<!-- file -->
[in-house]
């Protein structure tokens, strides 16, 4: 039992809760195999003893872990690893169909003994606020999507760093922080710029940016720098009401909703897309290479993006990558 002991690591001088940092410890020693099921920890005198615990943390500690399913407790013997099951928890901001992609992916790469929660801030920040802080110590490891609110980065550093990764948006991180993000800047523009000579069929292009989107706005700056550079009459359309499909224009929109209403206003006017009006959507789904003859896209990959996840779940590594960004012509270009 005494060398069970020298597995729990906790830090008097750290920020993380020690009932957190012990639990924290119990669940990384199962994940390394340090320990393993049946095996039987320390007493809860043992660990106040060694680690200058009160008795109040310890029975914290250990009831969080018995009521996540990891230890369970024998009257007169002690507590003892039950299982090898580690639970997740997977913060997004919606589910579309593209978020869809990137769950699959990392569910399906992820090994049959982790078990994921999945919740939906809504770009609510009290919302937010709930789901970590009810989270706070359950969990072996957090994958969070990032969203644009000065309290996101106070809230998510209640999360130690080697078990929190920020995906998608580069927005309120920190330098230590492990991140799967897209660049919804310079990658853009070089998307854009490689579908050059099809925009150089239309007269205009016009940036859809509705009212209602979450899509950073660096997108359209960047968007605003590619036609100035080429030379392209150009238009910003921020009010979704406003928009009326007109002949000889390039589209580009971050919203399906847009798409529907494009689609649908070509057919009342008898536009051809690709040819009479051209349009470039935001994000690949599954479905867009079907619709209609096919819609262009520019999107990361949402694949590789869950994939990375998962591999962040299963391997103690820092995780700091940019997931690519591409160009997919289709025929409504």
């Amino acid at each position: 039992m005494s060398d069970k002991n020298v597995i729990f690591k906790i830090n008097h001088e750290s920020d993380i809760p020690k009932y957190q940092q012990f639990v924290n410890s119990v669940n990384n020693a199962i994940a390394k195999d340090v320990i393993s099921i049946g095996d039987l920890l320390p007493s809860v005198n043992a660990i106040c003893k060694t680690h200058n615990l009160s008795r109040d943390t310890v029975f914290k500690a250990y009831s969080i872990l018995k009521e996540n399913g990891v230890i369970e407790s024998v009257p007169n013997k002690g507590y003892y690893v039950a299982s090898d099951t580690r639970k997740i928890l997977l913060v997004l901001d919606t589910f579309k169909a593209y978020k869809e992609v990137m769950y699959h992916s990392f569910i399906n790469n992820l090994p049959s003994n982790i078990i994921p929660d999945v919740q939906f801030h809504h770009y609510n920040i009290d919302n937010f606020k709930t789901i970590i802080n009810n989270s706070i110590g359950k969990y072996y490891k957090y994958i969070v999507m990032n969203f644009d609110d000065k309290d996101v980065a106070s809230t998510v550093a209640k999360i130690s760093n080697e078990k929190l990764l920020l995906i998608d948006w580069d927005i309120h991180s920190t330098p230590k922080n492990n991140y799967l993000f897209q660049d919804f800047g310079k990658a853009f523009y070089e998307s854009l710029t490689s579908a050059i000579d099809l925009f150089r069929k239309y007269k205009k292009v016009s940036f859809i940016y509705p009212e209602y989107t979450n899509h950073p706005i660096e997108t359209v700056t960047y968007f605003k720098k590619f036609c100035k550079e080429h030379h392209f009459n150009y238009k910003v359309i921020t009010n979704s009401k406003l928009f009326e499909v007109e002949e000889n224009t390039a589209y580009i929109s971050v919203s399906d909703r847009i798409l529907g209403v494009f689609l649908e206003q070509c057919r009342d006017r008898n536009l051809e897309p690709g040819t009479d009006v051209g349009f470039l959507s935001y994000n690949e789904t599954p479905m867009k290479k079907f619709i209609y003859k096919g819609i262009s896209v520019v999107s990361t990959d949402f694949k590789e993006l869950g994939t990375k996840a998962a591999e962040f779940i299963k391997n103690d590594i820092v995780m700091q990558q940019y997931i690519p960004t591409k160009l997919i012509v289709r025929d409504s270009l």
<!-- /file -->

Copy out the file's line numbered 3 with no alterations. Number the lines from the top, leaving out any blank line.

């Amino acid at each position: 039992m005494s060398d069970k002991n020298v597995i729990f690591k906790i830090n008097h001088e750290s920020d993380i809760p020690k009932y957190q940092q012990f639990v924290n410890s119990v669940n990384n020693a199962i994940a390394k195999d340090v320990i393993s099921i049946g095996d039987l920890l320390p007493s809860v005198n043992a660990i106040c003893k060694t680690h200058n615990l009160s008795r109040d943390t310890v029975f914290k500690a250990y009831s969080i872990l018995k009521e996540n399913g990891v230890i369970e407790s024998v009257p007169n013997k002690g507590y003892y690893v039950a299982s090898d099951t580690r639970k997740i928890l997977l913060v997004l901001d919606t589910f579309k169909a593209y978020k869809e992609v990137m769950y699959h992916s990392f569910i399906n790469n992820l090994p049959s003994n982790i078990i994921p929660d999945v919740q939906f801030h809504h770009y609510n920040i009290d919302n937010f606020k709930t789901i970590i802080n009810n989270s706070i110590g359950k969990y072996y490891k957090y994958i969070v999507m990032n969203f644009d609110d000065k309290d996101v980065a106070s809230t998510v550093a209640k999360i130690s760093n080697e078990k929190l990764l920020l995906i998608d948006w580069d927005i309120h991180s920190t330098p230590k922080n492990n991140y799967l993000f897209q660049d919804f800047g310079k990658a853009f523009y070089e998307s854009l710029t490689s579908a050059i000579d099809l925009f150089r069929k239309y007269k205009k292009v016009s940036f859809i940016y509705p009212e209602y989107t979450n899509h950073p706005i660096e997108t359209v700056t960047y968007f605003k720098k590619f036609c100035k550079e080429h030379h392209f009459n150009y238009k910003v359309i921020t009010n979704s009401k406003l928009f009326e499909v007109e002949e000889n224009t390039a589209y580009i929109s971050v919203s399906d909703r847009i798409l529907g209403v494009f689609l649908e206003q070509c057919r009342d006017r008898n536009l051809e897309p690709g040819t009479d009006v051209g349009f470039l959507s935001y994000n690949e789904t599954p479905m867009k290479k079907f619709i209609y003859k096919g819609i262009s896209v520019v999107s990361t990959d949402f694949k590789e993006l869950g994939t990375k996840a998962a591999e962040f779940i299963k391997n103690d590594i820092v995780m700091q990558q940019y997931i690519p960004t591409k160009l997919i012509v289709r025929d409504s270009l």